Typically, these startups don’t think about a data model or data mapping and ingestion, setting them up for panic when they are eight weeks in, running out of time and money, and realize that even getting a student roster into their app will be a challenge. We showed the start-ups at EDGE that using Ed-Fi technology means they are part of an open-source ecosystem that can take care of the “back end” so that they can focus on their mission-specific goals. Ed-Fi makes it possible for them to:

  • Go beyond just pulling student rosters into their apps. With Ed-Fi, they can align their apps with myriad data points such as student assessment data, instructional time and teacher assignments.
  • Use this data to demonstrate how they deliver on the specific goals of their applications, which is the true “proof of concept” that they need in order to convince educators to use their apps.
  • Fully respect student privacy, fulfill the mandates of FERPA and help ensure that students using their tools are good online citizens.

Since the end of September, we’ve experienced EDGE’s insane pace and creativity. Five K-12 start-ups in the 2015 EDGE cohort have begun the onboarding process with the Ed-Fi Alliance and have shown off their applications to our EASOL pilot schools here in New York City. To date, every demo has turned into a sale as school leaders immediately recognize the power of these applications, particularly when they are integrated into their school’s digital “ecosystem” (EASOL). Suddenly, implementation and adoption are much lower hurdles to jump for these “disruptive” technologies because the “disruptions” are welcome additions to teaching and learning that can be introduced seamlessly through EASOL’s Ed-Fi Powered ecosystem.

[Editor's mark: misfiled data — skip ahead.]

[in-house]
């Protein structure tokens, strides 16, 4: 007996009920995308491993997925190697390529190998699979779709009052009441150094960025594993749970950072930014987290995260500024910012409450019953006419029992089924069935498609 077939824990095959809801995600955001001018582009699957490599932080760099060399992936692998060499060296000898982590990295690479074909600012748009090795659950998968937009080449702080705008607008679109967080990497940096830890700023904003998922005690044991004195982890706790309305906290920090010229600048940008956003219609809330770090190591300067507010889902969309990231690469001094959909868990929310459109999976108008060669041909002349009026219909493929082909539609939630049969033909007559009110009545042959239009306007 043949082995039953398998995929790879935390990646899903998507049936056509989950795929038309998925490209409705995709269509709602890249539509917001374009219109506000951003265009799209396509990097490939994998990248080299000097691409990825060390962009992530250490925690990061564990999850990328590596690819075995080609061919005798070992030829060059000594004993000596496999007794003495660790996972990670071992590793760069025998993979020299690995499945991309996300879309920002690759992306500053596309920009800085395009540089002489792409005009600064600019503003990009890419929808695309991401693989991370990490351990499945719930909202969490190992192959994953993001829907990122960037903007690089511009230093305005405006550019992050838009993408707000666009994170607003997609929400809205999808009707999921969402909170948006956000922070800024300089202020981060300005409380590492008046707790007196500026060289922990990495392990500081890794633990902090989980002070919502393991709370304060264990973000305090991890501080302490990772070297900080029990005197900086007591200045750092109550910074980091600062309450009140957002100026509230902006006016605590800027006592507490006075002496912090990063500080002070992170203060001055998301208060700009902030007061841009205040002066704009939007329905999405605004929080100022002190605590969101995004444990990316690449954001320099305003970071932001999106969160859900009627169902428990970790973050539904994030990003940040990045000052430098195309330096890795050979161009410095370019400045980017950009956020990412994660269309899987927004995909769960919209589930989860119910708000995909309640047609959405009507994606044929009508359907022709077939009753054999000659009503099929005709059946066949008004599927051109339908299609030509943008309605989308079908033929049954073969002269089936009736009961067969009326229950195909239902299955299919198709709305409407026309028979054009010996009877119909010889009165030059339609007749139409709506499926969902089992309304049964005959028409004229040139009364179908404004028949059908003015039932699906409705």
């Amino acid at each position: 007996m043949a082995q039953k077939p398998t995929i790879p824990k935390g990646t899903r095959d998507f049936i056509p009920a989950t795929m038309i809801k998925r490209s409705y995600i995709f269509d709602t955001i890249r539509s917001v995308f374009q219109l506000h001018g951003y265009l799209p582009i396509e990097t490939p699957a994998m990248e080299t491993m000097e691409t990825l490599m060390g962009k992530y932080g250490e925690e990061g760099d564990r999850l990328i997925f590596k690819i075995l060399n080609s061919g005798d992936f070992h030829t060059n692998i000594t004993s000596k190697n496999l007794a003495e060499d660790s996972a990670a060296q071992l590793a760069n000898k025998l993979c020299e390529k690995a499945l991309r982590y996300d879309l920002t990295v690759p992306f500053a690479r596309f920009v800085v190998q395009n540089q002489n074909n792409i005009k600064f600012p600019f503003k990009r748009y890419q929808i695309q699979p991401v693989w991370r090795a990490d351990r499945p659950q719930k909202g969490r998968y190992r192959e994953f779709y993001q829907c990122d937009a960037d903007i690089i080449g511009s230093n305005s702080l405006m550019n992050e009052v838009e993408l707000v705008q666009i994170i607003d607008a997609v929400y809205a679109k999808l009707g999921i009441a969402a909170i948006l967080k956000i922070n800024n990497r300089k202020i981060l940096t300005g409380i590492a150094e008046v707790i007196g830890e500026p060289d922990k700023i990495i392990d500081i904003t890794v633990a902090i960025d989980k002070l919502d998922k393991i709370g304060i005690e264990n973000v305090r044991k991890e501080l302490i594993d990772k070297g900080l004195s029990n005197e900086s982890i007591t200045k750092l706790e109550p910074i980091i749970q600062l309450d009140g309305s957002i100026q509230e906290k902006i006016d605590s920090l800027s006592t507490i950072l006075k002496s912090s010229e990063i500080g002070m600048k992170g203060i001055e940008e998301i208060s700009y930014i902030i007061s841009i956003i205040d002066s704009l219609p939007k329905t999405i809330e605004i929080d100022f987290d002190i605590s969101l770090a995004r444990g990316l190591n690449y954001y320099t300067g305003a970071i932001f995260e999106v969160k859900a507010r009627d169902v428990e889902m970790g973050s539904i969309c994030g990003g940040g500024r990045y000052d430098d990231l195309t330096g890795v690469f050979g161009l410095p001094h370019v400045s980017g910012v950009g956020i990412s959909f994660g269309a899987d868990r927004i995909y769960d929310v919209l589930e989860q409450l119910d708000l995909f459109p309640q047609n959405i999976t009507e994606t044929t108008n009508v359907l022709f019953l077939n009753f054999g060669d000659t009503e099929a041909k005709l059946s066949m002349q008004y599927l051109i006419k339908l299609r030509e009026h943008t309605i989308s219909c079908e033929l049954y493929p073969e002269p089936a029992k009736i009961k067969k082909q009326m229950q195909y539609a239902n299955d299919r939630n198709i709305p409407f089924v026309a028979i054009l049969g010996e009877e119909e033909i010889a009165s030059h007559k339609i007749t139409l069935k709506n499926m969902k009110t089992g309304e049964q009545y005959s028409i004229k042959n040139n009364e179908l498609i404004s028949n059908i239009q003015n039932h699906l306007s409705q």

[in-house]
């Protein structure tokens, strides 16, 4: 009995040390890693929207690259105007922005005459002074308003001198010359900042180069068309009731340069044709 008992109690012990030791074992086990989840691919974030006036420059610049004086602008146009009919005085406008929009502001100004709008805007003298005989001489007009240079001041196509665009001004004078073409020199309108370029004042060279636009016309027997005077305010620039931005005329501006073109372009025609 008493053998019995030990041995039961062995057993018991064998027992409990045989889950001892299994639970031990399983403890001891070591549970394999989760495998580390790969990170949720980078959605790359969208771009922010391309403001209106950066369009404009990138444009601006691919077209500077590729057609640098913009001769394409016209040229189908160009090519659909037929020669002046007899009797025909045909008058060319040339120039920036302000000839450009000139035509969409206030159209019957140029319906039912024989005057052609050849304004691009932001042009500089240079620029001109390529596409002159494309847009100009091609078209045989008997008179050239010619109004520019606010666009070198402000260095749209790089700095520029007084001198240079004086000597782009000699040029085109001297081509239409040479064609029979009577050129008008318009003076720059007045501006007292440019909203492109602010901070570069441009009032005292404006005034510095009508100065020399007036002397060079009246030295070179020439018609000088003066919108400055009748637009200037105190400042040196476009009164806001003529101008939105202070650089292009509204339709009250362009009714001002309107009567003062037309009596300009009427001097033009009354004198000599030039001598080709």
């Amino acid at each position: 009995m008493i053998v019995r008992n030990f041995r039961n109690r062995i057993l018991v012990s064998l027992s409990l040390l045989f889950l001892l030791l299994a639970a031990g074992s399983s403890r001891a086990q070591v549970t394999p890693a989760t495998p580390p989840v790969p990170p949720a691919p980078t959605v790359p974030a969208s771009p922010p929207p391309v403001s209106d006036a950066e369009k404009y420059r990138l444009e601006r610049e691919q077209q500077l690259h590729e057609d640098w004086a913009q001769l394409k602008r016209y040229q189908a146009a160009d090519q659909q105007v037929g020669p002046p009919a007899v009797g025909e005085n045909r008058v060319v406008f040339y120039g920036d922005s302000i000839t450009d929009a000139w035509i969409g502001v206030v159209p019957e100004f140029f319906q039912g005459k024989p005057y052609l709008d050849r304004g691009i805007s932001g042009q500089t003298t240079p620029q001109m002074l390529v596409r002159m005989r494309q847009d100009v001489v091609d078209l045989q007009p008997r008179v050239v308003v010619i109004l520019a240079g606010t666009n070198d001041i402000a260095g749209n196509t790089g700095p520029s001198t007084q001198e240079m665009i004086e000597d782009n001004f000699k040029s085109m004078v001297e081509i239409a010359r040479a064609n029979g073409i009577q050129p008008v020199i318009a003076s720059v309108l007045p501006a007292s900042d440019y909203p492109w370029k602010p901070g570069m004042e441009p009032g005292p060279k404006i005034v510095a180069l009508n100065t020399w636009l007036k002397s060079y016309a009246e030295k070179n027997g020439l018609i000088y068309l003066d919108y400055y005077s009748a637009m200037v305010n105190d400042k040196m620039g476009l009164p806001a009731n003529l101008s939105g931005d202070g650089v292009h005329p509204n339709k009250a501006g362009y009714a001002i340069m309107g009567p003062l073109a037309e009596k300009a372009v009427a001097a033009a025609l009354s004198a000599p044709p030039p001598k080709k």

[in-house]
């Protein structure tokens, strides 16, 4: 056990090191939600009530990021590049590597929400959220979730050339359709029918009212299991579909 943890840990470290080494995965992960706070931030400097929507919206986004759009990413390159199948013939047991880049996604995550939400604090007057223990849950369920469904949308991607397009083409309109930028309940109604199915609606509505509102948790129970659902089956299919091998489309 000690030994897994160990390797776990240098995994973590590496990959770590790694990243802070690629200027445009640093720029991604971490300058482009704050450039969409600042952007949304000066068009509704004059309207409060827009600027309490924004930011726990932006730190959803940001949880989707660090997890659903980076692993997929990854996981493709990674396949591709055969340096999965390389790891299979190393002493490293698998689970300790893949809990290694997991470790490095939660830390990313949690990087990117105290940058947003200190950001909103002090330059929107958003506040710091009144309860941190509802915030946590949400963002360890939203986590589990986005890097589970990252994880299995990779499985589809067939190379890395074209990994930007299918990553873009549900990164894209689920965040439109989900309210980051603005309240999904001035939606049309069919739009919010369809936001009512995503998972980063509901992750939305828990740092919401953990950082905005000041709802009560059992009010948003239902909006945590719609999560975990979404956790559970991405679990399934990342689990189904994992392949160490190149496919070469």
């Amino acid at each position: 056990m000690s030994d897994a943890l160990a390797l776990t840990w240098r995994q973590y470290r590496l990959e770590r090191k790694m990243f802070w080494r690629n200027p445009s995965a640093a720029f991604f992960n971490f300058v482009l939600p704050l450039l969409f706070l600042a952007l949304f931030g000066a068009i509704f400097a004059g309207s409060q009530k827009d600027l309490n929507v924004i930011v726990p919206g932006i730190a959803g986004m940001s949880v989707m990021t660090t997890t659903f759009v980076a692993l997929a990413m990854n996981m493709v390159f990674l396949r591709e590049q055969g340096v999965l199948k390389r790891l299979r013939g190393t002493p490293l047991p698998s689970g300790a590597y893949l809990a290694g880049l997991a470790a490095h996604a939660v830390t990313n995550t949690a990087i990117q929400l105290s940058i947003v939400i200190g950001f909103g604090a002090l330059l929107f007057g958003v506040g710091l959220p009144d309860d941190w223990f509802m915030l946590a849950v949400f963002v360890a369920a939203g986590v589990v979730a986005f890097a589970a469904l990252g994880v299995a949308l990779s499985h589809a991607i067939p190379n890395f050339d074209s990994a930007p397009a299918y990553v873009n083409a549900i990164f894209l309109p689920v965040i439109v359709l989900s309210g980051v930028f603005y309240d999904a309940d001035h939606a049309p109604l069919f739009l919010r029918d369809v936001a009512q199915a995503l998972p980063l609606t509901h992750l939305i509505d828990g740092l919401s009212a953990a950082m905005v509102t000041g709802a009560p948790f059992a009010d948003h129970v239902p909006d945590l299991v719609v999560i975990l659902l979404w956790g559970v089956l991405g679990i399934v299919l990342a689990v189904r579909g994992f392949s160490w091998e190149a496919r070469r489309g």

After two months at EDGE, we can now see how ed-tech accelerators like EDGE can help grow the Ed-Fi Alliance. Because EDGE is based on a mentorship model, the accelerator is ideal for generating a community among developers, investors and thought leaders. And because accelerator participants are at the start-up or early implementation stages, they can reshape the culture of ed-tech development to make interoperability a priority without incurring the costs of “retrofitting” or system redesign.

All of us at EASOL came to the EDGE project as educators looking to further our schools’ goals, which boil down to providing an excellent education for all students. Now that we’ve entered the ed-tech arena, we can envision a day when even for-profit companies adopt the Ed-Fi Alliance community-minded approach that collaboration equals success. (The start-ups’ fast sales at our schools show that it can be a profitable model.)

The bottom line: the Ed-Fi Alliance is helping start-ups deliver innovative classroom tools—from gameified learning environments to blended learning—that are built to be “plug and play” and respect privacy. Start-ups see that plugging into an open-source ecosystem is a big flexibility advantage. And schools are ready for tools that talk to each other.

**Check out the API sandbox for the 2015 K-12 cohort at EDGE: http://edge.easol.org.